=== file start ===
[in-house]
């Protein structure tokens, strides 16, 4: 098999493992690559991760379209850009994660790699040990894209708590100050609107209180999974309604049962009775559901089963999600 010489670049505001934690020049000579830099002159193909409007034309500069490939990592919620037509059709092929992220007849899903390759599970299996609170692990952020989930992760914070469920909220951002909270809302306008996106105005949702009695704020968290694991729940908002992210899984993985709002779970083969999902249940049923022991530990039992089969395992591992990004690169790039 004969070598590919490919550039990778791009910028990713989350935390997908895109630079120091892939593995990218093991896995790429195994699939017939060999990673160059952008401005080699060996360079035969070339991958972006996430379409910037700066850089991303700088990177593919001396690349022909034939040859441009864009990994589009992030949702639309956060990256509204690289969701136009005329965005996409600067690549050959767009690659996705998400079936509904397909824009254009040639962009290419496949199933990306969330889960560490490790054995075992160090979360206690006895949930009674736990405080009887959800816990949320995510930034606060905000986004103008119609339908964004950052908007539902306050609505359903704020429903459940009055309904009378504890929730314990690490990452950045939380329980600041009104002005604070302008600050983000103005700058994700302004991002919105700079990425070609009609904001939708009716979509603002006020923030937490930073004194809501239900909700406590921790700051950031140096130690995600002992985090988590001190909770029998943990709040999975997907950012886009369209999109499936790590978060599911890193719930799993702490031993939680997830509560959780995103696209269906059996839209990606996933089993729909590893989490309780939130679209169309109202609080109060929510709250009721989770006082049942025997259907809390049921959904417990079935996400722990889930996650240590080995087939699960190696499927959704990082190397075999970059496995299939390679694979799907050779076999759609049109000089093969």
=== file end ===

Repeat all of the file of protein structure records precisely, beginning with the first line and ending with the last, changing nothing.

[in-house]
């Protein structure tokens, strides 16, 4: 098999493992690559991760379209850009994660790699040990894209708590100050609107209180999974309604049962009775559901089963999600 010489670049505001934690020049000579830099002159193909409007034309500069490939990592919620037509059709092929992220007849899903390759599970299996609170692990952020989930992760914070469920909220951002909270809302306008996106105005949702009695704020968290694991729940908002992210899984993985709002779970083969999902249940049923022991530990039992089969395992591992990004690169790039 004969070598590919490919550039990778791009910028990713989350935390997908895109630079120091892939593995990218093991896995790429195994699939017939060999990673160059952008401005080699060996360079035969070339991958972006996430379409910037700066850089991303700088990177593919001396690349022909034939040859441009864009990994589009992030949702639309956060990256509204690289969701136009005329965005996409600067690549050959767009690659996705998400079936509904397909824009254009040639962009290419496949199933990306969330889960560490490790054995075992160090979360206690006895949930009674736990405080009887959800816990949320995510930034606060905000986004103008119609339908964004950052908007539902306050609505359903704020429903459940009055309904009378504890929730314990690490990452950045939380329980600041009104002005604070302008600050983000103005700058994700302004991002919105700079990425070609009609904001939708009716979509603002006020923030937490930073004194809501239900909700406590921790700051950031140096130690995600002992985090988590001190909770029998943990709040999975997907950012886009369209999109499936790590978060599911890193719930799993702490031993939680997830509560959780995103696209269906059996839209990606996933089993729909590893989490309780939130679209169309109202609080109060929510709250009721989770006082049942025997259907809390049921959904417990079935996400722990889930996650240590080995087939699960190696499927959704990082190397075999970059496995299939390679694979799907050779076999759609049109000089093969």